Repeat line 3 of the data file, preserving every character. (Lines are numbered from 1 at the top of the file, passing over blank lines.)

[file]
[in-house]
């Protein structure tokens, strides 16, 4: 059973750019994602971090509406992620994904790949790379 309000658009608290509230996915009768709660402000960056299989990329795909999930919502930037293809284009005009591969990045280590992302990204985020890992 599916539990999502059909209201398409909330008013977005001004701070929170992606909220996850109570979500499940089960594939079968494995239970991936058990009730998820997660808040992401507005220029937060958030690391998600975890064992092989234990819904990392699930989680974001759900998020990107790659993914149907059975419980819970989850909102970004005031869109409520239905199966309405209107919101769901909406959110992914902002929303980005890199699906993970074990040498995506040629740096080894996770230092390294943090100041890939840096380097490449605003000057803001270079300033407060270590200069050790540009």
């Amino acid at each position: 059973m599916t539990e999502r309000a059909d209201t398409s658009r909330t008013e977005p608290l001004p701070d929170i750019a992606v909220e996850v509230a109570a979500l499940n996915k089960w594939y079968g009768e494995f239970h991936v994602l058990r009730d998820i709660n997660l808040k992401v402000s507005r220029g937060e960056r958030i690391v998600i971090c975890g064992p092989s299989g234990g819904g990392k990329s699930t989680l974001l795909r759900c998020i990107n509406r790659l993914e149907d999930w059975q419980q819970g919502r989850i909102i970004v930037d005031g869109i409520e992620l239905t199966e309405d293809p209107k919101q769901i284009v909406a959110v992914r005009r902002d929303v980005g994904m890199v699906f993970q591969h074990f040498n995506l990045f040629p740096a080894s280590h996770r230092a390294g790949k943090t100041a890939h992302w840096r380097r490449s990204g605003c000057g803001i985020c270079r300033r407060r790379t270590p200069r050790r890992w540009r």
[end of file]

């Amino acid at each position: 059973m599916t539990e999502r309000a059909d209201t398409s658009r909330t008013e977005p608290l001004p701070d929170i750019a992606v909220e996850v509230a109570a979500l499940n996915k089960w594939y079968g009768e494995f239970h991936v994602l058990r009730d998820i709660n997660l808040k992401v402000s507005r220029g937060e960056r958030i690391v998600i971090c975890g064992p092989s299989g234990g819904g990392k990329s699930t989680l974001l795909r759900c998020i990107n509406r790659l993914e149907d999930w059975q419980q819970g919502r989850i909102i970004v930037d005031g869109i409520e992620l239905t199966e309405d293809p209107k919101q769901i284009v909406a959110v992914r005009r902002d929303v980005g994904m890199v699906f993970q591969h074990f040498n995506l990045f040629p740096a080894s280590h996770r230092a390294g790949k943090t100041a890939h992302w840096r380097r490449s990204g605003c000057g803001i985020c270079r300033r407060r790379t270590p200069r050790r890992w540009r």